8. 8. A Metro Ethernet Forum Whitepaper MEF technical work areas as at July, 2002 As outlined in the previous section, the technical committee has organized the work areas under four different sub-committees. Considerable progress has been made in reaching consensus, as is evident from many work areas moving to MEF working draft status. This section describes the activities of the four sub-committees. Architecture sub-committee work areas The two architecture work areas that have progressed to MEF working draft status are the layered MEN Architecture Reference Model and MEN UNI Framework. Layered MEN Architecture Reference Model. Illustrated in Figure 3, the MEF Ethernet Architecture Reference Model describes a recursive layered model based on the ITU-T G.805 specification, and allows the functional architecture of a MEN to be specified in a technology-independent way. It specifies three layers applicable for MENs: Transport, Ethernet Services, and Application Services. Application Layer(s) MPLS IP DS1 E1 Other Other App App Trail Trail Trail Trail Trail Trail Trail Trail Term Term Term Term Term Term Term Term Application Functional Element ETH ETH ETH ETH ETH ETH ETH ETH Adp Adp Adp Adp Adp Adp Adp Adp ETH ETH ETH ETH ETH ETH ETH ETH Trail Trail Trail Trail Trail Trail Trail Trail ETH Layer Term Term Term Term Term Term Term Term ETH Functional Element Eth PHY LOVC HOVC ATM MPLS ODUk MPLS Other Adp Adp Adp Adp Adp Adp Adp Adp Transport Layer(s) Eth PHY LOVC HOVC ATM VC MPLS ODUk MPLS Other Trail Trail Trail Trail Trail Trail Trail Trail Term Term Term Term Term Term Term Term Transport Functional Element Figure 3: Layered MEN Architecture Reference Model • Transport. There may be multiple transport layers for Ethernet Services layer; e.g., IEEE 802.3 PHY, SDH, ATM VC, OTN ODUk, MPLS VC, etc. These transport layers may be carried over other transport layers; e.g., SDH STM-N Multiplex Section, ATM VP, OTN OTUk, MPLS, IP, etc. This downwards stack continues until the medium (fiber, copper, coax, wireless) is reached. • Ethernet Services. This is a single-layer network known as the Ethernet MAC (ETH) layer network. • Application Services. Many application service layers are supported by the Ethernet services layer (MPLS, IP, PDH DS1, 2 Mbps, etc.) These application service layers may support other application service layers, with this upward stack continuing until the user application service layer (e.g., voice, data, video) is reached. Metro Ethernet Networks — A Technical Overview 7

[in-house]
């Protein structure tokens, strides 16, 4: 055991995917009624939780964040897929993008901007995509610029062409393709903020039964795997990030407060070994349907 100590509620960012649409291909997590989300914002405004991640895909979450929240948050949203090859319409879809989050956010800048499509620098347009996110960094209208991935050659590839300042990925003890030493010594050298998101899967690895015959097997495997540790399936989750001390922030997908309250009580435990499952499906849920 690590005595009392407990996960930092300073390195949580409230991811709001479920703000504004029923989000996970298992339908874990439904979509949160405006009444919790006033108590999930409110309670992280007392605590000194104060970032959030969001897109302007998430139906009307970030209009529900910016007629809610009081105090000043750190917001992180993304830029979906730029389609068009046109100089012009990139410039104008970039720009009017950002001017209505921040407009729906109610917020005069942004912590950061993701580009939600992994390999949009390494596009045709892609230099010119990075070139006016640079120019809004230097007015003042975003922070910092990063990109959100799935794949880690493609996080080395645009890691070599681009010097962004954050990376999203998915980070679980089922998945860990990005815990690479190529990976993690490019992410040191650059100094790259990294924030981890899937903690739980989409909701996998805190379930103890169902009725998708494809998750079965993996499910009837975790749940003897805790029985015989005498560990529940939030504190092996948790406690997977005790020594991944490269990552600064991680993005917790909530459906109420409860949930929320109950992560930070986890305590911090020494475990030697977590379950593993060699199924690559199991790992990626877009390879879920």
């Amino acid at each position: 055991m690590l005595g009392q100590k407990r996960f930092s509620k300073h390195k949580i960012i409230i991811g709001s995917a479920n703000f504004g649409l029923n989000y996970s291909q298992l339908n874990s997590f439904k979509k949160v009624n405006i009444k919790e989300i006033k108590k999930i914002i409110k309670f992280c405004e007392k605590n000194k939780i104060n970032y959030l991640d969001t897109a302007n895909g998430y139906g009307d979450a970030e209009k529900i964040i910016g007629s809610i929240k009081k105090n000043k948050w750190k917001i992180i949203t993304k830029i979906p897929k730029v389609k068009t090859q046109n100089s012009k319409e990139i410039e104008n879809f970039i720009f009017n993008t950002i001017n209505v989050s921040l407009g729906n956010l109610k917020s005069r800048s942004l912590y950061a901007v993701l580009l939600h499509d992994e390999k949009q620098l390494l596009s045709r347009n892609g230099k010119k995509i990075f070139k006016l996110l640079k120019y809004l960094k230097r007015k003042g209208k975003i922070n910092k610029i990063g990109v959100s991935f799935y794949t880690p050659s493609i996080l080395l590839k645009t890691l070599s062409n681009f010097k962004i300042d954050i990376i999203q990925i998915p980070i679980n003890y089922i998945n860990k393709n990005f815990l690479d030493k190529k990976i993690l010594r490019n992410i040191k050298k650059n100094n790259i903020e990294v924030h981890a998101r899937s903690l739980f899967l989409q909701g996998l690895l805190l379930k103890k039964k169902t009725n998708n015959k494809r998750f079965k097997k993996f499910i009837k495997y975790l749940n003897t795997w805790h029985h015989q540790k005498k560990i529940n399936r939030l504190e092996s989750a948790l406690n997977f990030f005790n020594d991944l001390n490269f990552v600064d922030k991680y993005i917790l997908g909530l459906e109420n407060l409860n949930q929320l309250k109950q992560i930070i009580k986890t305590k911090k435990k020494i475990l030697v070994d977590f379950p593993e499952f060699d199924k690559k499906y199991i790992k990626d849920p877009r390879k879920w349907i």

9. 9. A Metro Ethernet Forum Whitepaper The Layered MEN Architecture Reference Model also introduces several building blocks that can be used to represent a MEN and its services. Each layer can be decomposed and represented using the three functional elements of Adaptation, Connection, and Termination. • Adaptation. Represents the conversion process between server and client layers. One or more processes may be present in an adaptation function, such as encapsulation, multiplexing/demultiplexing, rate adaption, etc. • Connection. Provides flexibility within a layer. May be used to offer routing, grooming, protection, and restoration, as well as connectivity between the inputs and outputs. For example, at the Ethernet Service layer, the connection function could be an 802.1 repeater or 802.1D bridge. • Termination. Performs the integrity supervision of the layer, including connectivity supervision, continuity supervision, insertion or extraction of layer-specific information, and processing of maintenance information. MEN UNI Framework. This work area provides a framework and functional model describing how the UNI reference point will function in a MEN. (The UNI reference point demarcates the MEN boundary, or point to which a user connects.) The UNI Functional Model consists of three planes, illustrated in Figure 4. UNI Data Plane UNI Control Plane UNI Management Plane QoS management Ethernet frame flow Static service discovery OAM 802.1Q tagging Dynamic connection setup Protection & restoration Provisioning Figure 4: UNI Functional Model • Data plane. Defines how information is transported across the reference point. • Control plane. Defines how users and MEN providers utilize the data plane. • Management plane. Controls the operation of the UNI data and control planes. The UNI Framework complements the Architecture Reference model, and together they provide a common set of MEN linguistic tools. Metro Ethernet Networks — A Technical Overview 8